Last Thursday, members of the Washington State Senate convened in Sumner to discuss the damaging effects of the Shoreline Management Act (SMA) on property rights. We referenced this hearing here. Of particular interest in this discussion was the role the Department of Ecology plays in the SMP update process.
Fortunately, for all those unable to attend, you can see the complete TVW coverage of this hearing here, and I would strongly recommend anyone who cares about property rights, or who wants to see citizens point out the many problems with the Department of Ecology, to watch and share this video.
Legislators in attendance were Sen. Pam Roach (R-31st), Sen. Bruce Dammeir (R-25th), Sen. Jan Angel (R-26th), Sen. Doug Ericksen (R-42nd), Sen. Bob Hasegawa (D-11th), and Rep. Graham Hunt (R-2nd). Pierce County Councilmembers Dan Roach, Jim McCune and Joyce McDonald also came to ask questions and listen to public comment.
Approximately 150 residents attended the hearing. Many of them also testified.
The meeting was initiated due to the concerns raised by many residents of Pierce County about the Department of Ecology imposing significant changes to the current Pierce County Shoreline Master Plan that are not supported by the public.
The required seven-year update is taking place right now in Pierce County, and the façade of the SMP update being a “locally driven process” is quickly fading away. Nobody really believes there is much local control over the process. The public had a big laugh at the Department of Ecology during the hearing when its representatives made this claim.
Instead of these decisions being made by local elected officials, the Department of Ecology uses its position of authority to bully local jurisdictions and dominate the process — despite what Gordon White, Shorelands and Environmental Assistance Program Manager for DOE (current salary $102,767) stated at the hearing (see 14:38).
In my testimony (at 1:03:00), I highlighted examples (obtained through public records requests) of Ecology’s negative attitude towards citizens and the dismissive attitude they have towards those who disagree with them. Here they are, as promised:
1) DOE Water Quality Program Manager Bill Moore (current salary $92,592) referring to property owners who participated in the public process at a public hearing in Asotin County in 2011 with contempt, specifically calling them “rable” (the misspelling is his). Download file Citizens are rable according to DOE Bill Moore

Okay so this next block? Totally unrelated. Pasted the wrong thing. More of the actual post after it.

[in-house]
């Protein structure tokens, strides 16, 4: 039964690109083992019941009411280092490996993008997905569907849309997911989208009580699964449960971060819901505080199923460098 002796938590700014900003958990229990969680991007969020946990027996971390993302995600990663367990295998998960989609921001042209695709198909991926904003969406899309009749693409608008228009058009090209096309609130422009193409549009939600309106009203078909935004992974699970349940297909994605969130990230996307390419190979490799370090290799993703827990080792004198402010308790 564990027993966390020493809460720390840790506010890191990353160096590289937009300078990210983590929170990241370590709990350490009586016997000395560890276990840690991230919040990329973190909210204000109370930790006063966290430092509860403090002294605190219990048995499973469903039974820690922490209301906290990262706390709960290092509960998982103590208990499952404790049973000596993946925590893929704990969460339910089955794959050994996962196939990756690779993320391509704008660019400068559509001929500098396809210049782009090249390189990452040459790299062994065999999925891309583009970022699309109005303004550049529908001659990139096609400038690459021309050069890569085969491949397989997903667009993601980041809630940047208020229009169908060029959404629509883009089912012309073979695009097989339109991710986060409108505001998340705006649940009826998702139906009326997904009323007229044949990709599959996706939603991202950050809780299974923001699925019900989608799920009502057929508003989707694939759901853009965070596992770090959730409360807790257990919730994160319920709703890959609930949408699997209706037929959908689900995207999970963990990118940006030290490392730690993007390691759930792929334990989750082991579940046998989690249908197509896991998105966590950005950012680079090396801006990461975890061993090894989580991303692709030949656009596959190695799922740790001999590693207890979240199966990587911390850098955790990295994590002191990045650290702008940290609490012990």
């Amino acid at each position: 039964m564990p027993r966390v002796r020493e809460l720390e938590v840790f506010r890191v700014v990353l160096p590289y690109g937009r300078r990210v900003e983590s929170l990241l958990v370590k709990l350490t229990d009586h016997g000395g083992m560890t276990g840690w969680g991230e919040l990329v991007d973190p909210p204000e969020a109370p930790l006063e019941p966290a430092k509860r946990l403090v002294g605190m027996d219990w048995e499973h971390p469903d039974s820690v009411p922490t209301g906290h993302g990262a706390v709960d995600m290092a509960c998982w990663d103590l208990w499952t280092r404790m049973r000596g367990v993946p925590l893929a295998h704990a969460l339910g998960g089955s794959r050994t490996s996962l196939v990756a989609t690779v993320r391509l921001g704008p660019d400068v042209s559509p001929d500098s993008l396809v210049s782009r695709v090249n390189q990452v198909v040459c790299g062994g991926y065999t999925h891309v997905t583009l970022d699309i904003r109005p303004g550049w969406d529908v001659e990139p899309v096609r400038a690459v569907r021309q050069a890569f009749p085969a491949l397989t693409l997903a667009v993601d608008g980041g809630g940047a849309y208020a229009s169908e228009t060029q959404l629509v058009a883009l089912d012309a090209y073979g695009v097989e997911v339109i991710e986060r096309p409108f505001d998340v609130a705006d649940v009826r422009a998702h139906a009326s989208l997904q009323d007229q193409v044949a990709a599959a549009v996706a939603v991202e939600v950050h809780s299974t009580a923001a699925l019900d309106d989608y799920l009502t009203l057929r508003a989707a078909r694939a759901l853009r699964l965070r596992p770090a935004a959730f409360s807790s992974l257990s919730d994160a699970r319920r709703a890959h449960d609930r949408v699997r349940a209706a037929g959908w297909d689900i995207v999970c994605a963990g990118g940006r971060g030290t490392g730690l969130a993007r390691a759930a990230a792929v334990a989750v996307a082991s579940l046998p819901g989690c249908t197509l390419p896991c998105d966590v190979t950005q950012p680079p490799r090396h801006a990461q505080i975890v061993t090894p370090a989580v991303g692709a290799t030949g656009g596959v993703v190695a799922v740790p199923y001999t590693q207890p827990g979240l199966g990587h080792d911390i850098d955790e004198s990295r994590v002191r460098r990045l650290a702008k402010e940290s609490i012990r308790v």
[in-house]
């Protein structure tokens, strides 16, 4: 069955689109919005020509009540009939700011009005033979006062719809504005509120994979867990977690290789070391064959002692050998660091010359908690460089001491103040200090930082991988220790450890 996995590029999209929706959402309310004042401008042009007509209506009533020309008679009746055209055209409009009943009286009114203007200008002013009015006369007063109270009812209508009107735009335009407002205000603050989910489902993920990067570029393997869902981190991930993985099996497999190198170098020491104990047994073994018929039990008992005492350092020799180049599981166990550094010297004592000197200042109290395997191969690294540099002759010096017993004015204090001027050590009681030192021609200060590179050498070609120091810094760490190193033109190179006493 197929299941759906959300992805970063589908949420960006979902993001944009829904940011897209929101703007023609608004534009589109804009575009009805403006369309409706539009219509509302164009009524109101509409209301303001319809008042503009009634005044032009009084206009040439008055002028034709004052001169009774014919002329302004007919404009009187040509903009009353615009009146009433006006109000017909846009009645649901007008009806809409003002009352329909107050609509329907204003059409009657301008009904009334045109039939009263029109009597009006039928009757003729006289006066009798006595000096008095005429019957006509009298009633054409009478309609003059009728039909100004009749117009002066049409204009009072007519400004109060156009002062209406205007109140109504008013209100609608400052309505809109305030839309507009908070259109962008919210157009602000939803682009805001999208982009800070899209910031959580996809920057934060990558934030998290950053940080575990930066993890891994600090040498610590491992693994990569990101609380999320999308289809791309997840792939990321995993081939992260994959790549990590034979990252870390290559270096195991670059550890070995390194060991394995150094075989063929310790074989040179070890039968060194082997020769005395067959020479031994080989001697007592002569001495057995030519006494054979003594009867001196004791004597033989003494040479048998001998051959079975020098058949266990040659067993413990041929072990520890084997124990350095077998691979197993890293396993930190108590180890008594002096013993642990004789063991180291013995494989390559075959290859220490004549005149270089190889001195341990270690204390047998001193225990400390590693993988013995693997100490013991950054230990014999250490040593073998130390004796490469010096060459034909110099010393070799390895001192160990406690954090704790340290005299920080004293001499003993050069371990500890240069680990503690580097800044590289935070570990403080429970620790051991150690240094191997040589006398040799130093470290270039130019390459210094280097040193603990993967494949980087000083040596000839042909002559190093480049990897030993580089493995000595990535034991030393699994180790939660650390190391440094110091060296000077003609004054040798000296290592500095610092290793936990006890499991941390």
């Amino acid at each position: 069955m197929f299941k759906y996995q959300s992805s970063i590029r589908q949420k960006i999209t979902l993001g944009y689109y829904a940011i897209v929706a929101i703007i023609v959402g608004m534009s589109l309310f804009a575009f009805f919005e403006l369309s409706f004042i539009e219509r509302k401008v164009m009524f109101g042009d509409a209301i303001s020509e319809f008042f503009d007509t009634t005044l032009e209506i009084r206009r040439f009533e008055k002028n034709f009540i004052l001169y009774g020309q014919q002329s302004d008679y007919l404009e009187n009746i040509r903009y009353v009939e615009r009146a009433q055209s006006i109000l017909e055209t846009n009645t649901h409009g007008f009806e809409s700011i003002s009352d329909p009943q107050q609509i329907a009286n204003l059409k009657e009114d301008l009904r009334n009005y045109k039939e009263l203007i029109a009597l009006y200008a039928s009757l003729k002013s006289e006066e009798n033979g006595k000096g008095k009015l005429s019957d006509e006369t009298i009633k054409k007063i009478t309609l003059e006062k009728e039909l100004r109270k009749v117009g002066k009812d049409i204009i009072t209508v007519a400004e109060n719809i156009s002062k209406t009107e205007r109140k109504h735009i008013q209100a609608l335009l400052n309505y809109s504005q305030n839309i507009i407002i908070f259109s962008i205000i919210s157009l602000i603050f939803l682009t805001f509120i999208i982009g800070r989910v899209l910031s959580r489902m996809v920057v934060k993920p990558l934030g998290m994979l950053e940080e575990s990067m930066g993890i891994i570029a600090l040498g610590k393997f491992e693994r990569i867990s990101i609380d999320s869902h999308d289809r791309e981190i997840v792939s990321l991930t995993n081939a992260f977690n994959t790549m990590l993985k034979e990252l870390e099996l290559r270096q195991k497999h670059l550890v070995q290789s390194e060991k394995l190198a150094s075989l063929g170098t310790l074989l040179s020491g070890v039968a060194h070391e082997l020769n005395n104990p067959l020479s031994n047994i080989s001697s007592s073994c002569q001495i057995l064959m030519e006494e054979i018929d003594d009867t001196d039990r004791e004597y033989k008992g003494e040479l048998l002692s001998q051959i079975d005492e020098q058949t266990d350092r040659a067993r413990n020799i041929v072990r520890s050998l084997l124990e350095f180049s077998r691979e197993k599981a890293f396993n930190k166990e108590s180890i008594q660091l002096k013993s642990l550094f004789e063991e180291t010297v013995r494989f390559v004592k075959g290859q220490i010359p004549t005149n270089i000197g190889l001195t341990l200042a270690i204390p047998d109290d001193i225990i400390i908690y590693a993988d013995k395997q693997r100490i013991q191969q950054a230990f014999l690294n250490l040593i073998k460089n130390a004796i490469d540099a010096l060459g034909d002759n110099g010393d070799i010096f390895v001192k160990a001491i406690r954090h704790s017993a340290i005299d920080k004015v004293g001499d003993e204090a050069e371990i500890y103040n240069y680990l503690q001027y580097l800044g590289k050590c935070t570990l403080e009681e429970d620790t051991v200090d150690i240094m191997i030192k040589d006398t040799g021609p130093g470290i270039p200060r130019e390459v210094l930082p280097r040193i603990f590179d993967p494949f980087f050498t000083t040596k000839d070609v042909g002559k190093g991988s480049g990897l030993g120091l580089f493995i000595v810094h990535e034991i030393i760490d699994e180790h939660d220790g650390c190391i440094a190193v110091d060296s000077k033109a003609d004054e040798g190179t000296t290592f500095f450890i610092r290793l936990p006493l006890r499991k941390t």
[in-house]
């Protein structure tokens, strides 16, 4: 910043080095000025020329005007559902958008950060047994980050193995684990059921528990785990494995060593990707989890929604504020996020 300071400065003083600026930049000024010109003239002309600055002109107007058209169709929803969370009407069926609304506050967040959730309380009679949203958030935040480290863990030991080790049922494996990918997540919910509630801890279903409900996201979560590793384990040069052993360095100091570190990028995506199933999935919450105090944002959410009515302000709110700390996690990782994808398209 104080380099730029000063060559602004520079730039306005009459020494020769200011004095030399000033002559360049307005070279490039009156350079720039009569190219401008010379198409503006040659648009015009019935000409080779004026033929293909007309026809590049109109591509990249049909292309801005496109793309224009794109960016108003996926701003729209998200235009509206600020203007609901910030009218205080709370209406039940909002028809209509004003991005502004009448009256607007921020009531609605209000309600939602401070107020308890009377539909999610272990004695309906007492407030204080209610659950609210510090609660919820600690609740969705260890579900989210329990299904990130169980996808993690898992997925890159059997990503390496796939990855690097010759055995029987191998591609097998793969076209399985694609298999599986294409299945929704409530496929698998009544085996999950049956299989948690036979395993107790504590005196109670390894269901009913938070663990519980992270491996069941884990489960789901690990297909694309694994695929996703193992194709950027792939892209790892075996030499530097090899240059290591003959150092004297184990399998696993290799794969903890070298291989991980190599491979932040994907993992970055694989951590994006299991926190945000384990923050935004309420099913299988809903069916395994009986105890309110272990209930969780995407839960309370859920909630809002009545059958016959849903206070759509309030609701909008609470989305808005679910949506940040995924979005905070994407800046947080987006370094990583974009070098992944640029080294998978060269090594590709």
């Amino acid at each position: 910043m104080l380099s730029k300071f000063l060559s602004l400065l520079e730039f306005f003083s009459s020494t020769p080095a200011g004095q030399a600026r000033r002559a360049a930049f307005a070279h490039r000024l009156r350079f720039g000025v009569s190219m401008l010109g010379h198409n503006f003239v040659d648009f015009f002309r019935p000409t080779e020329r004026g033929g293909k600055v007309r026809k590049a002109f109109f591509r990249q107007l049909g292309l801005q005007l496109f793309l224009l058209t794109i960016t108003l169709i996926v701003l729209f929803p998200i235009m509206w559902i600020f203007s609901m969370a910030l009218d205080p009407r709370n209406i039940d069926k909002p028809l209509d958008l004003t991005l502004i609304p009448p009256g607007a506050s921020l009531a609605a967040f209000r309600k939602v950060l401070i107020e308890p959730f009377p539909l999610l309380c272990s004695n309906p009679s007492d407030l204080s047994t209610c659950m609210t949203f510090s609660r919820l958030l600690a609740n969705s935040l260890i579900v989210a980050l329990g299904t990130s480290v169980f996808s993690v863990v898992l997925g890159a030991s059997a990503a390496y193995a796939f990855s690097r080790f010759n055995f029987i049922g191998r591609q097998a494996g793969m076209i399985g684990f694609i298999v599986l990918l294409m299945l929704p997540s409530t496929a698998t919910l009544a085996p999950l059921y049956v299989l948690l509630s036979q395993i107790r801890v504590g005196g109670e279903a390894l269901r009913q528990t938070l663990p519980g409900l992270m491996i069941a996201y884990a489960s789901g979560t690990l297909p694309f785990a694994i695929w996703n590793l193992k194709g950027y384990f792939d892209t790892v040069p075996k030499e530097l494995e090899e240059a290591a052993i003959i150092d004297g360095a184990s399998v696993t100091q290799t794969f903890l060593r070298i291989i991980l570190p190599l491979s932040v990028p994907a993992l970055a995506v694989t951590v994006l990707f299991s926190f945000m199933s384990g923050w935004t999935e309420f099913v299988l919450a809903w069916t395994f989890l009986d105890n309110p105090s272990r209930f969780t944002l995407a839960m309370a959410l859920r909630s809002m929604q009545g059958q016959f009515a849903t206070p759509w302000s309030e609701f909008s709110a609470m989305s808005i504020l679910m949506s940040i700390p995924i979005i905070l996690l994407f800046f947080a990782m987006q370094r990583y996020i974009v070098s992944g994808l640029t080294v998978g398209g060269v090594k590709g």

2) DOE Supervisor Erik Stockdale (current salary $69,588) refusing to recognize scientific studies that disprove long-held Ecology dogma and suggesting other Ecology employees hide e-mail records from the public by deleting them. See this classic Youtube video from the San Juans. It is unknown how successful Stockdale and other DOE employees have been at violating state law by deleting other public records. Download file DOE Erik Stockdale lets delete these public records
3) Creating “messaging-guides” that recommend government officials avoid talking about the impacts the SMP has on property values, property rights and personal freedom. Instead, the guide says, they should appeal to fear. The guide goes on to recommend local government officials create a “compelling SMP story,” which includes “villains” (we can safely assume this means shoreline property owners). “Opponents” are defined as people who support “freedom and prosperity” (page 4) and the Freedom Foundation as an example of an opponent (page 5). Our tax dollars funded this. Download file SMP Messaging guide for bureaucrats and pro-SMP 2012
4) Ecology Director Ted Sturdevant (salary was $138,523 before he went to work in Gov. Jay Inslee’s administration as executive director of the Legislative and Policy Office) referring to arguments against proposed Ecology rules as “right-wing propaganda b******t,” and calling Republican politicians who disagree with his agency’s position: “f******s.” Download file DOE director Sturdevant calls Republicans fkrs Download file DOE director Sturdevant calls WPC rwbullsht Download file DOE director Sturdevant oddly attacks tea party
Of the various attendees from all over Washington state who attended and testified at this hearing, nobody wants to see the health of the shorelines be degraded. However, there was clearly no confidence that DOE is an honest player in this process.
This was certainly the case for residents of Lake Tapps, where Ecology is trying to force Pierce County to apply a 50-foot buffer around the shoreline of this manmade lake.
Unfortunately, when it comes to the SMP updates, it is clear the Department of Ecology is not an honest participant in the process. Unfortunately, the evidence shows the Department of Ecology doesn’t regulate the environment, but it clearly does attempt to regulate people, dissenters and the message.
We are thankful that some of our elected officials are starting to look into this situation, and last Thursday’s hearing was a great start towards exposing the truth about the abuse by state government agencies.